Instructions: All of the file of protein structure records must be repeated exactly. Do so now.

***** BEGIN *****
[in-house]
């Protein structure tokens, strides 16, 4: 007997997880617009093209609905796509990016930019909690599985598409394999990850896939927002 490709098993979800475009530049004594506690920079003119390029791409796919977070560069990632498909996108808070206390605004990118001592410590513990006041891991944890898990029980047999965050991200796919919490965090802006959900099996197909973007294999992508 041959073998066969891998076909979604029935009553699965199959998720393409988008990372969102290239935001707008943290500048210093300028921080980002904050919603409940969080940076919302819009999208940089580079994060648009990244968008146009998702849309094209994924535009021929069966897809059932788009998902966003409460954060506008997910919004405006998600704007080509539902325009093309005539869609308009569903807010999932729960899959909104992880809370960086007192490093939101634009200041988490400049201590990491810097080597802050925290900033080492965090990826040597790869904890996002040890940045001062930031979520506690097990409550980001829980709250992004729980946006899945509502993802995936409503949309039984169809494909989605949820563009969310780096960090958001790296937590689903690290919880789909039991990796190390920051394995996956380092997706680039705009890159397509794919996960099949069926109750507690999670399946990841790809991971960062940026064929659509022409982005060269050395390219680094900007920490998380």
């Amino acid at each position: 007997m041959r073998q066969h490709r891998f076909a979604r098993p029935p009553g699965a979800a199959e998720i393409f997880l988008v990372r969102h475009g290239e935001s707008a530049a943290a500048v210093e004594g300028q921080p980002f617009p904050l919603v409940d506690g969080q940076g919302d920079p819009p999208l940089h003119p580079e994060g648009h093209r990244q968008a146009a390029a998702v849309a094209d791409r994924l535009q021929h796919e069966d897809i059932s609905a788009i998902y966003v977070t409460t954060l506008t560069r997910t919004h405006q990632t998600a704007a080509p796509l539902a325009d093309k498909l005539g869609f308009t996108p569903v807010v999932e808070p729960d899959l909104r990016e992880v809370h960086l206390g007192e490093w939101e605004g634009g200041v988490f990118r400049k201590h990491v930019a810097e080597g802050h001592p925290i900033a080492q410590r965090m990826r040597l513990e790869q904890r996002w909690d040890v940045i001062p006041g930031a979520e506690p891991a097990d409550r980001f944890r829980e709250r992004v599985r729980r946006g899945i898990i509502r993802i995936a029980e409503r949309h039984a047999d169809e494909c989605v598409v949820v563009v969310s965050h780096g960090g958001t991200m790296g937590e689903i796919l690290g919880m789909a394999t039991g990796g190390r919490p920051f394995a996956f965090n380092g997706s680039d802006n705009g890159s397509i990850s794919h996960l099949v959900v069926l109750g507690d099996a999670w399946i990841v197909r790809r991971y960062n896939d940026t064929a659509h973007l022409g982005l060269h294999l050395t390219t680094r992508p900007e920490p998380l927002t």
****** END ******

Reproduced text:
[in-house]
């Protein structure tokens, strides 16, 4: 007997997880617009093209609905796509990016930019909690599985598409394999990850896939927002 490709098993979800475009530049004594506690920079003119390029791409796919977070560069990632498909996108808070206390605004990118001592410590513990006041891991944890898990029980047999965050991200796919919490965090802006959900099996197909973007294999992508 041959073998066969891998076909979604029935009553699965199959998720393409988008990372969102290239935001707008943290500048210093300028921080980002904050919603409940969080940076919302819009999208940089580079994060648009990244968008146009998702849309094209994924535009021929069966897809059932788009998902966003409460954060506008997910919004405006998600704007080509539902325009093309005539869609308009569903807010999932729960899959909104992880809370960086007192490093939101634009200041988490400049201590990491810097080597802050925290900033080492965090990826040597790869904890996002040890940045001062930031979520506690097990409550980001829980709250992004729980946006899945509502993802995936409503949309039984169809494909989605949820563009969310780096960090958001790296937590689903690290919880789909039991990796190390920051394995996956380092997706680039705009890159397509794919996960099949069926109750507690999670399946990841790809991971960062940026064929659509022409982005060269050395390219680094900007920490998380």
């Amino acid at each position: 007997m041959r073998q066969h490709r891998f076909a979604r098993p029935p009553g699965a979800a199959e998720i393409f997880l988008v990372r969102h475009g290239e935001s707008a530049a943290a500048v210093e004594g300028q921080p980002f617009p904050l919603v409940d506690g969080q940076g919302d920079p819009p999208l940089h003119p580079e994060g648009h093209r990244q968008a146009a390029a998702v849309a094209d791409r994924l535009q021929h796919e069966d897809i059932s609905a788009i998902y966003v977070t409460t954060l506008t560069r997910t919004h405006q990632t998600a704007a080509p796509l539902a325009d093309k498909l005539g869609f308009t996108p569903v807010v999932e808070p729960d899959l909104r990016e992880v809370h960086l206390g007192e490093w939101e605004g634009g200041v988490f990118r400049k201590h990491v930019a810097e080597g802050h001592p925290i900033a080492q410590r965090m990826r040597l513990e790869q904890r996002w909690d040890v940045i001062p006041g930031a979520e506690p891991a097990d409550r980001f944890r829980e709250r992004v599985r729980r946006g899945i898990i509502r993802i995936a029980e409503r949309h039984a047999d169809e494909c989605v598409v949820v563009v969310s965050h780096g960090g958001t991200m790296g937590e689903i796919l690290g919880m789909a394999t039991g990796g190390r919490p920051f394995a996956f965090n380092g997706s680039d802006n705009g890159s397509i990850s794919h996960l099949v959900v069926l109750g507690d099996a999670w399946i990841v197909r790809r991971y960062n896939d940026t064929a659509h973007l022409g982005l060269h294999l050395t390219t680094r992508p900007e920490p998380l927002t």